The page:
The next thing to do is to run a speed test.  Blackstar recommends  It’s best to run the speed test while you’re experiencing the issue – so preferably while you’re on a call that’s experiencing poor quality.  You should be able to get a result during even a quick phone conversation.  Once you have the result, look at the download and upload speeds – are they anywhere near what you should be getting?  What about the ping result?  Ping is measuring the latency on your connection.  In voice terms, latency is the amount of time it takes the caller’s voice to reach your ear.  Anything less than 70ms here is acceptable and your ear will interpret that as real-time.  Anything above 70ms, or significantly low download or upload speeds will need to be raised to your ISP.  If everything looks tickety-boo, move on to the next step.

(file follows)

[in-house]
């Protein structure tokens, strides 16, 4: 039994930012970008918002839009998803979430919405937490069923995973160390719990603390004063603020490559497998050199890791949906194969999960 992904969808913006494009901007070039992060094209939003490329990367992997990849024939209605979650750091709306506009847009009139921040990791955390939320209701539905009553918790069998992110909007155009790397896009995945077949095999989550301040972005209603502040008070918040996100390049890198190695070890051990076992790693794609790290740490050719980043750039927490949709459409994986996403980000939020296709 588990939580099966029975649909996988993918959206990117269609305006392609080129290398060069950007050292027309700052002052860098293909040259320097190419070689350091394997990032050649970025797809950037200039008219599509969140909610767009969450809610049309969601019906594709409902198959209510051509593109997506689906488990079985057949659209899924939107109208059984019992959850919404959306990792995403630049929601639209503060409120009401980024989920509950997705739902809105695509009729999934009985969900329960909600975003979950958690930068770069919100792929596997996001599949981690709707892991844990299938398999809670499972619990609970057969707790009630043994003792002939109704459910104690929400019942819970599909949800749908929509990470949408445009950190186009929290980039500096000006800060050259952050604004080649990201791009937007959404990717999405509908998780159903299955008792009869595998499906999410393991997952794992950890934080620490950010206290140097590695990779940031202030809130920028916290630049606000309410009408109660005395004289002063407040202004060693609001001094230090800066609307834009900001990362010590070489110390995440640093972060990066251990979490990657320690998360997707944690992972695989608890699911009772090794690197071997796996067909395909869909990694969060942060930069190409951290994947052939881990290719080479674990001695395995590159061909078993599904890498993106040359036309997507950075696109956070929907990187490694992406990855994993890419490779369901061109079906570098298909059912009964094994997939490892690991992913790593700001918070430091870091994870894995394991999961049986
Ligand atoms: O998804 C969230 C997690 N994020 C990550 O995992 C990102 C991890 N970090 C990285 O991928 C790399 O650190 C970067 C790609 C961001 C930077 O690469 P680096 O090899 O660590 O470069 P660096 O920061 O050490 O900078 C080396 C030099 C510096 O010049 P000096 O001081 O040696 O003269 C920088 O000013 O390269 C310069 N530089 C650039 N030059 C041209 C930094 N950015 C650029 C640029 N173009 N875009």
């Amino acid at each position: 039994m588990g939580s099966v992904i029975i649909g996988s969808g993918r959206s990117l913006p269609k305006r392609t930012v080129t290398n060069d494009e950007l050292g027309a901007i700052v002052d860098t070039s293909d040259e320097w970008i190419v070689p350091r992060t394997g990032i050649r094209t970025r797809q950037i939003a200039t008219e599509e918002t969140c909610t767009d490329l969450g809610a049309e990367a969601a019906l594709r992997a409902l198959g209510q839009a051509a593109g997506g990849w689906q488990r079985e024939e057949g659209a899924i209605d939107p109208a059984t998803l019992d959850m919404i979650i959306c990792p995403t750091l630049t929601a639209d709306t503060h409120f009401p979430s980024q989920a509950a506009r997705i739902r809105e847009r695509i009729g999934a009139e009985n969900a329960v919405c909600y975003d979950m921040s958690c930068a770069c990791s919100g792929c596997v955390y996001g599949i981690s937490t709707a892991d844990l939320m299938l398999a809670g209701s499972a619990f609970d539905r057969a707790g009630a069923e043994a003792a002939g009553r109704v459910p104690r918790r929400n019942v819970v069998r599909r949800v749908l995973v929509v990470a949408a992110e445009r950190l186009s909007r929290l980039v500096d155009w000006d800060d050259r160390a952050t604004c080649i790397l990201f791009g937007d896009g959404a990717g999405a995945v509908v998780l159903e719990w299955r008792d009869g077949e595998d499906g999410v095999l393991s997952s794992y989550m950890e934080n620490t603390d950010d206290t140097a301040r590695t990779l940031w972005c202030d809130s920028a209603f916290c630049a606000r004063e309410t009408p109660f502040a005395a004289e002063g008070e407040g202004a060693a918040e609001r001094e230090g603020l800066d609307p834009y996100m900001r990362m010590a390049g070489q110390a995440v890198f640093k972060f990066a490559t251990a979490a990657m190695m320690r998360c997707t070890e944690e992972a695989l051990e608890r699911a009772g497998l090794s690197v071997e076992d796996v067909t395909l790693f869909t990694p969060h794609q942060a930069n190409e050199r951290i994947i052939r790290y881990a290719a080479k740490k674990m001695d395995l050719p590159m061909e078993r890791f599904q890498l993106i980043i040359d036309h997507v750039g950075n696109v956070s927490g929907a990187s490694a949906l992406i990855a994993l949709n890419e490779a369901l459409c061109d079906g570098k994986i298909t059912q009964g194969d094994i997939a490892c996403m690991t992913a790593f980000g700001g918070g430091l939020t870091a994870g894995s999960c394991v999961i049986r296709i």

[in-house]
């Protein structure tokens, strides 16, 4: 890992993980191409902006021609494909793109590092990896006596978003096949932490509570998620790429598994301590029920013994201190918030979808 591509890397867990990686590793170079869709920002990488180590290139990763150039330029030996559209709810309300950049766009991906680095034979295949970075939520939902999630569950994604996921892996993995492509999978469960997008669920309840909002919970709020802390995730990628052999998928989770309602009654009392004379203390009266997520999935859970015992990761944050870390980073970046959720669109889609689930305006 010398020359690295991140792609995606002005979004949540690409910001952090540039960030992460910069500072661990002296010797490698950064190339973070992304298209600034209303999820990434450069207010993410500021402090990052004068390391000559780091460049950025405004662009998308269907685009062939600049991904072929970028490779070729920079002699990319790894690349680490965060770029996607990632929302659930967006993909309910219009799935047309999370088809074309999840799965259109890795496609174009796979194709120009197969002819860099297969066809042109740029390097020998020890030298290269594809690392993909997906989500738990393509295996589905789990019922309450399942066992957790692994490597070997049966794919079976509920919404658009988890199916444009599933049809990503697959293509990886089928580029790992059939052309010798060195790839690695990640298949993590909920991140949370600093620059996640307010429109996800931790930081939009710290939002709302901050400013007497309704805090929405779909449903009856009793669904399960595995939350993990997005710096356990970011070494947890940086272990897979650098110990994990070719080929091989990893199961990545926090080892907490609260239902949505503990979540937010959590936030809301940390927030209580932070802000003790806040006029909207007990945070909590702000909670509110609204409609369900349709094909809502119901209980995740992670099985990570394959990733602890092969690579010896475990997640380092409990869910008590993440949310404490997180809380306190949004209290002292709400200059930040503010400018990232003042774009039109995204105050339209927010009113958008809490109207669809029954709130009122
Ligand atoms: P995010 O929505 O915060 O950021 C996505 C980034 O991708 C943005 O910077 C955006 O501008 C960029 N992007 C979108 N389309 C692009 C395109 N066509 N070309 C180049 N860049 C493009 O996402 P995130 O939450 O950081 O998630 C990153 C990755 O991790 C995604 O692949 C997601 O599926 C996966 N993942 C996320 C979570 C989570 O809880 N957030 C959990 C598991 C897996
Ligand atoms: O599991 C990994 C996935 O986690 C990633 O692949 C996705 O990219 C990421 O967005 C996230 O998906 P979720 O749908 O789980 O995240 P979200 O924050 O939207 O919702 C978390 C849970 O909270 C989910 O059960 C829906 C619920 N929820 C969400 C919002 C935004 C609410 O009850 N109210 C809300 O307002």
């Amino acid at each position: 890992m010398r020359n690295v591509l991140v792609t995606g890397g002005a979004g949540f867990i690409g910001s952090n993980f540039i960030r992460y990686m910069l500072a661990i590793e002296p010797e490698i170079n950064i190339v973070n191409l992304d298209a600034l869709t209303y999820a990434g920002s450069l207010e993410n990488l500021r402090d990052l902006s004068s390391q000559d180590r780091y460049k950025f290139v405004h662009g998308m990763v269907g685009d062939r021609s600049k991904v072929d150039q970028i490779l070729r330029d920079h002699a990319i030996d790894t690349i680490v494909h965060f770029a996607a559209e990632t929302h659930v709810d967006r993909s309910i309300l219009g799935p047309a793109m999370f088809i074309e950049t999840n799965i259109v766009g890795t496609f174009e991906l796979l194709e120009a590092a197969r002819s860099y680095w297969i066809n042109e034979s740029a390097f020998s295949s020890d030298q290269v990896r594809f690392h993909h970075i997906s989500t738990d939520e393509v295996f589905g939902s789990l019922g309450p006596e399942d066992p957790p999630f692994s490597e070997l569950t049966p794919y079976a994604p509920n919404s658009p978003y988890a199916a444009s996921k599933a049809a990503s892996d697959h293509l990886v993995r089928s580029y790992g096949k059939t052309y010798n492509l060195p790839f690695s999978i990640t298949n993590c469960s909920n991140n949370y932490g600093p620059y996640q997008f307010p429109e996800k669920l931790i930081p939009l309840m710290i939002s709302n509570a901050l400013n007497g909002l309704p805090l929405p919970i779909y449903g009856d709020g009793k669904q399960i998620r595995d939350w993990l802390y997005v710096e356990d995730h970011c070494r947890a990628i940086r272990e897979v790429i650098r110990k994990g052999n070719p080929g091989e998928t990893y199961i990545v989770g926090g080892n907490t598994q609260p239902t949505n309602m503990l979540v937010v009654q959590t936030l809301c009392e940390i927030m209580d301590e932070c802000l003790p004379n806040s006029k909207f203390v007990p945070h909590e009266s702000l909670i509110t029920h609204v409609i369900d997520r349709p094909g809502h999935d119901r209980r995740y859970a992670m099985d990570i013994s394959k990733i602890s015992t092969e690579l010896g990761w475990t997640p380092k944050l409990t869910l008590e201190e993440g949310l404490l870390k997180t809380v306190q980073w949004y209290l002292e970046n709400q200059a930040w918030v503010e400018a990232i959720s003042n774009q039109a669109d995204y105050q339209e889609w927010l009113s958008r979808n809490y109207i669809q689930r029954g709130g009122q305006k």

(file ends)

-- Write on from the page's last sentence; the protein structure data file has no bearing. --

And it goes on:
5. Wear a wire

The next thing to determine is whether the way you’re accessing the internet could be causing you problems.  Are you connected via WiFi or plugged directly into your router?  If you’re using WiFi, try switching to a wired connection if at all possible.  If the issue goes away, it could be the router’s WiFi or your computer’s WiFi network adaptor causing your call quality headache.  Try rebooting your router and if the issue persists, you’ll need to get in touch with IT about your network adaptor.  If call quality doesn’t improve over a wired connection – you guessed it – there are still a few more things to check to fix your call quality issues.

6. SIP ALG, yeah you know me